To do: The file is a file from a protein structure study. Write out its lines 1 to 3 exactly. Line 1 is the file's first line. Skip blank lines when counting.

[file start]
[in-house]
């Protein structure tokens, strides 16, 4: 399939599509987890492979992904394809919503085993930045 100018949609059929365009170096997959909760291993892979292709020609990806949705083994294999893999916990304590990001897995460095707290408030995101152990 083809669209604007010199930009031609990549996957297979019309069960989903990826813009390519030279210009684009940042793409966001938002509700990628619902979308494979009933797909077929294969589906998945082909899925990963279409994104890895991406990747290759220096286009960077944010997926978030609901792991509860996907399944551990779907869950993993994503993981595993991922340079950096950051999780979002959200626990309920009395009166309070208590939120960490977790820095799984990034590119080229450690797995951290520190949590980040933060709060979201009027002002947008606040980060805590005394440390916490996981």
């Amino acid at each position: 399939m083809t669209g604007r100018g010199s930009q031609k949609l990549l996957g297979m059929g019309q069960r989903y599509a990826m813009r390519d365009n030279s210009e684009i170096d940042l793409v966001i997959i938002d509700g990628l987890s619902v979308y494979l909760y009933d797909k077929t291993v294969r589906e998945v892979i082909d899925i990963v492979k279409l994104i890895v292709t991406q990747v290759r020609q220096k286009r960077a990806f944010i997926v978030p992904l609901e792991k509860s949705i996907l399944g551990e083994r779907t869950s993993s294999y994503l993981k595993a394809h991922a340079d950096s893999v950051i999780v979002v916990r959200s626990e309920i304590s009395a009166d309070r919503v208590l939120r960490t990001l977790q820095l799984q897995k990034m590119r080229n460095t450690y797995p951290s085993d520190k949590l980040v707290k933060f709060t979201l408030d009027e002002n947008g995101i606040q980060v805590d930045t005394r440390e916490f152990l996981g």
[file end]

[in-house]
């Protein structure tokens, strides 16, 4: 399939599509987890492979992904394809919503085993930045 100018949609059929365009170096997959909760291993892979292709020609990806949705083994294999893999916990304590990001897995460095707290408030995101152990 083809669209604007010199930009031609990549996957297979019309069960989903990826813009390519030279210009684009940042793409966001938002509700990628619902979308494979009933797909077929294969589906998945082909899925990963279409994104890895991406990747290759220096286009960077944010997926978030609901792991509860996907399944551990779907869950993993994503993981595993991922340079950096950051999780979002959200626990309920009395009166309070208590939120960490977790820095799984990034590119080229450690797995951290520190949590980040933060709060979201009027002002947008606040980060805590005394440390916490996981």
């Amino acid at each position: 399939m083809t669209g604007r100018g010199s930009q031609k949609l990549l996957g297979m059929g019309q069960r989903y599509a990826m813009r390519d365009n030279s210009e684009i170096d940042l793409v966001i997959i938002d509700g990628l987890s619902v979308y494979l909760y009933d797909k077929t291993v294969r589906e998945v892979i082909d899925i990963v492979k279409l994104i890895v292709t991406q990747v290759r020609q220096k286009r960077a990806f944010i997926v978030p992904l609901e792991k509860s949705i996907l399944g551990e083994r779907t869950s993993s294999y994503l993981k595993a394809h991922a340079d950096s893999v950051i999780v979002v916990r959200s626990e309920i304590s009395a009166d309070r919503v208590l939120r960490t990001l977790q820095l799984q897995k990034m590119r080229n460095t450690y797995p951290s085993d520190k949590l980040v707290k933060f709060t979201l408030d009027e002002n947008g995101i606040q980060v805590d930045t005394r440390e916490f152990l996981g």